2. The industry will bail out anyone no matter how risky. As long as you gots the cash, you're out. Again, this is tied to the industry's perverse way of assessing risk, explained above.

3. The industry refuses to supervise for any defendant behavior other than coming to court. That means that if a person is likely to create a new victim, or violate some condition of release designed to keep people from becoming victims, the bail industry wants nothing to do with it. Getting people back to court is all it cares about because that's the only way it makes money. All its talk about public safety is based on a severely strained logical argument that when people miss court, they automatically go out and start committing tons of new crimes, which is just moronic. The essential business model of the bail industry is only designed to deal with court appearance. Public safety simply doesn't fit into that, and whenever states attempt to make bail agents supervise for public safety (often by forcing them to forfeit money for new crimes), the bail industry fights back. Don't believe me? Ask anyone in Pennsylvania.

4. The industry has made it so that in virtually every state in America bail agents can only forfeit money on a commercial bail bond for missing court. Nobody ever loses money if a defendant commits a new crime. This leads to the perverse situation where a dangerous person keeps getting out on bail, committing more crimes, and keeps bailing out, all without any bail agent or insurance company losing any money. Now I fault judges for this revolving door stuff, too, but the laws keeping the industry from losing money for new crimes come courtesy of the national bail insurance companies. I already wrote about Maurice Clemmons, the poster child for this sort of constant bailing out and creating ever more victims here. He was continually bailed out by a for-profit bail bondsman until he finally killed four police officers. If judges keep setting money bonds for dangerous people, bail agents will keep on helping them get out of jail, no matter how many victims it creates. Oh, and by the way, the industry has made it incredibly unlikely that it will ever actually forfeit any money even for court appearance. Check out most state laws that provide loopholes and numerous extensions and exonerations for the bail industry. And when the industry actually does have to forfeit something, it often sues to keep from coughing up the dough. Most state court bail cases deal with bail agents trying to keep from paying a forfeiture.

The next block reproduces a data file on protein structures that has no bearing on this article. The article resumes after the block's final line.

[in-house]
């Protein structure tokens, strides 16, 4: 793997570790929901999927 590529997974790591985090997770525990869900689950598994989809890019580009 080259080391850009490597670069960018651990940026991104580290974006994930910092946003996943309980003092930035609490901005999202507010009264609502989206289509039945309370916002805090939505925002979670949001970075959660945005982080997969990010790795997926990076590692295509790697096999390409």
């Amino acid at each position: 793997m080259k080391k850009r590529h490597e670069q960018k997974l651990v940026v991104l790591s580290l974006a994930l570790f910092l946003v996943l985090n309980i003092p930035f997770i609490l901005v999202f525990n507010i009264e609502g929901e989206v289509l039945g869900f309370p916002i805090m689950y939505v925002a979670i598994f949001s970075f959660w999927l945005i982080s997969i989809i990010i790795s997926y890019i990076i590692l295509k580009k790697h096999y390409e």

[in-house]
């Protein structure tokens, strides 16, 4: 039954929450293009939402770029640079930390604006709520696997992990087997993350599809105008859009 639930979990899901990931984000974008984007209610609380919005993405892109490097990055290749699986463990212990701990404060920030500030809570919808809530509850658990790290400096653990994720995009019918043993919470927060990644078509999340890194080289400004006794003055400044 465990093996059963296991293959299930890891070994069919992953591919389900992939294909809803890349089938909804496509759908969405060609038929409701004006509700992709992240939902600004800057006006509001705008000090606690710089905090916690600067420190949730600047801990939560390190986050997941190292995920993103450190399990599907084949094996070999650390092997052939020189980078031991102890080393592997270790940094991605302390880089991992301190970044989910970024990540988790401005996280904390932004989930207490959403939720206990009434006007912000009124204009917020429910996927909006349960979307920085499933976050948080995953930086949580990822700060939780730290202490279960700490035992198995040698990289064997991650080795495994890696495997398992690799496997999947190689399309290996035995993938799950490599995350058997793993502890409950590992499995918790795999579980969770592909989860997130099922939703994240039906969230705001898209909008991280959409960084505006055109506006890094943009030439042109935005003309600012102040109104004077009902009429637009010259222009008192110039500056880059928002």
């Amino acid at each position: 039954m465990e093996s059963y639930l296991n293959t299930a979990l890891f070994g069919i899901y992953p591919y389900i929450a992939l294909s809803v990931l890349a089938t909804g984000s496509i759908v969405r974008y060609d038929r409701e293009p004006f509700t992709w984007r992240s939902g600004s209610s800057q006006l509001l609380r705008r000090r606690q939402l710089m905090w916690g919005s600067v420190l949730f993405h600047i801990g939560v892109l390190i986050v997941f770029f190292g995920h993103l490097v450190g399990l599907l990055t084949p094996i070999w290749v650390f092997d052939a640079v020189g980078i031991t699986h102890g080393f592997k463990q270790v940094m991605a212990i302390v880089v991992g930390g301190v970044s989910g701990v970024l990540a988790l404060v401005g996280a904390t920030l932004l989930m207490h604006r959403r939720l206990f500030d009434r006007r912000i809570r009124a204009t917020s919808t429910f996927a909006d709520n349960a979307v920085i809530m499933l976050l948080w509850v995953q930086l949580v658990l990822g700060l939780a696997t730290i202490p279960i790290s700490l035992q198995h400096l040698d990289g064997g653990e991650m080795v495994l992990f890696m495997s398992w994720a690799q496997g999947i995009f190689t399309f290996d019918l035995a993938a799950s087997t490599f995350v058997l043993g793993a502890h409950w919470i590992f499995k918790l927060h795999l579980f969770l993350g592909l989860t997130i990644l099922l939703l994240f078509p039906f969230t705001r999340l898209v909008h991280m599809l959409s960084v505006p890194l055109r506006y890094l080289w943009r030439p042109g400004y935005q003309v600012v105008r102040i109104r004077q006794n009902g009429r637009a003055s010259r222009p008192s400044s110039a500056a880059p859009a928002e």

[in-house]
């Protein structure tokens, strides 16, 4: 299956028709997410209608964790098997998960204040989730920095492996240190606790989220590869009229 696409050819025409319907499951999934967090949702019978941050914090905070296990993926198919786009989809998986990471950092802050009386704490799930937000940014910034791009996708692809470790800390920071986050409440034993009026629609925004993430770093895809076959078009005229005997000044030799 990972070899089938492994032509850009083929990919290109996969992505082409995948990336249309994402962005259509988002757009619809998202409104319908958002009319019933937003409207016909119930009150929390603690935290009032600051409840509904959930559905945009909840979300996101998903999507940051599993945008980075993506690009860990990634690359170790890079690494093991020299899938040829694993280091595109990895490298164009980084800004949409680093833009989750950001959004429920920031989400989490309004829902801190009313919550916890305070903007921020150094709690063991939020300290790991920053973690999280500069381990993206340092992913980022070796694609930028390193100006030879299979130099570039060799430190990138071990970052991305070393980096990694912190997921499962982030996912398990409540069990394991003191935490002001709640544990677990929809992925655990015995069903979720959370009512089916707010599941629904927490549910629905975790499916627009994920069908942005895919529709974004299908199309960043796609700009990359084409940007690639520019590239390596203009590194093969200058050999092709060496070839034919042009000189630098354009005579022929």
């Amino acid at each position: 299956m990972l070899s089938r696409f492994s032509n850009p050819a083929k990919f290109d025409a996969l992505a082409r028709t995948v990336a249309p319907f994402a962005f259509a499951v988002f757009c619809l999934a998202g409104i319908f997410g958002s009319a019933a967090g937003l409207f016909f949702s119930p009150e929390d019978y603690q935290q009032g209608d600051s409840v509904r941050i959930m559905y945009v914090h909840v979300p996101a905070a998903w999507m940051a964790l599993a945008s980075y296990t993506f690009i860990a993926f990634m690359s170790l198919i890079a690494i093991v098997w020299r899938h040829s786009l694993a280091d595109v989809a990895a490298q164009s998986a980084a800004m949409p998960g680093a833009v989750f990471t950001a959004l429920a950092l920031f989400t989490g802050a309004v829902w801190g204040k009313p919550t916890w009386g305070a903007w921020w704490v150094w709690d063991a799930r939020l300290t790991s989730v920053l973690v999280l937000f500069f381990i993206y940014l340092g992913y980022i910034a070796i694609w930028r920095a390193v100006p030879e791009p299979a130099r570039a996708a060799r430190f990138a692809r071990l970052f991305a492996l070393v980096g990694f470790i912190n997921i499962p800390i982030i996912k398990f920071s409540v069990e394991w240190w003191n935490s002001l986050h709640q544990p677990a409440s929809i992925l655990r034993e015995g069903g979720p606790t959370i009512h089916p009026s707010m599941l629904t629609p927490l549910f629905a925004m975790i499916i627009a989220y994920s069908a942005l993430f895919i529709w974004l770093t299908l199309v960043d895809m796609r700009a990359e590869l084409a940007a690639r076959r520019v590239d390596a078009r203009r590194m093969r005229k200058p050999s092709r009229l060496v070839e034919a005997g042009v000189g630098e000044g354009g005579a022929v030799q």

5. This whole way of doing business causes, as the New Jersey Supreme Court wrote, "problems at both ends of the spectrum." What that Court meant was that the money bail system keeps certain lower and medium risk people in jail and allows certain higher risk people out of jail. When you keep low to medium risk people in jail due to money, it actually makes them higher risk to commit more crimes. And when you allow certain higher risk people out of jail, you naturally run the risk that they will commit more crimes because, well, they're higher risk. More crimes means more victims. That's what the money bail system does.

6. Finally, the industry lies about what it does for victims. If the industry actually cared about victims, there'd be a few fundamental changes the industry would make in order to deal with criminal activity. The fact is that when the rest of the country decided that public safety was a valid constitutional consideration for limiting pretrial freedom in the 1970's and 1980's, the bail industry simply failed to keep up. Telling the truth to victims means telling them that the industry is only in business to make sure the defendant comes to court. Telling victims the truth means telling them that the industry thinks it can determine risk by how much money someone has. Telling victims the truth means telling them that the industry is quite willing to bail out anyone -- no matter how risky -- so long as he or she has money. Telling victims the truth means telling them that the industry doesn't even care if that person continues to commit new crimes. Telling victims the truth means telling them that the industry has for decades championed laws designed to allow high risk defendants to continue to commit crimes without incurring any liability on bail agents.

In short, telling victims the truth means telling them that the money bail system actually creates victims.

Tuesday, February 6, 2018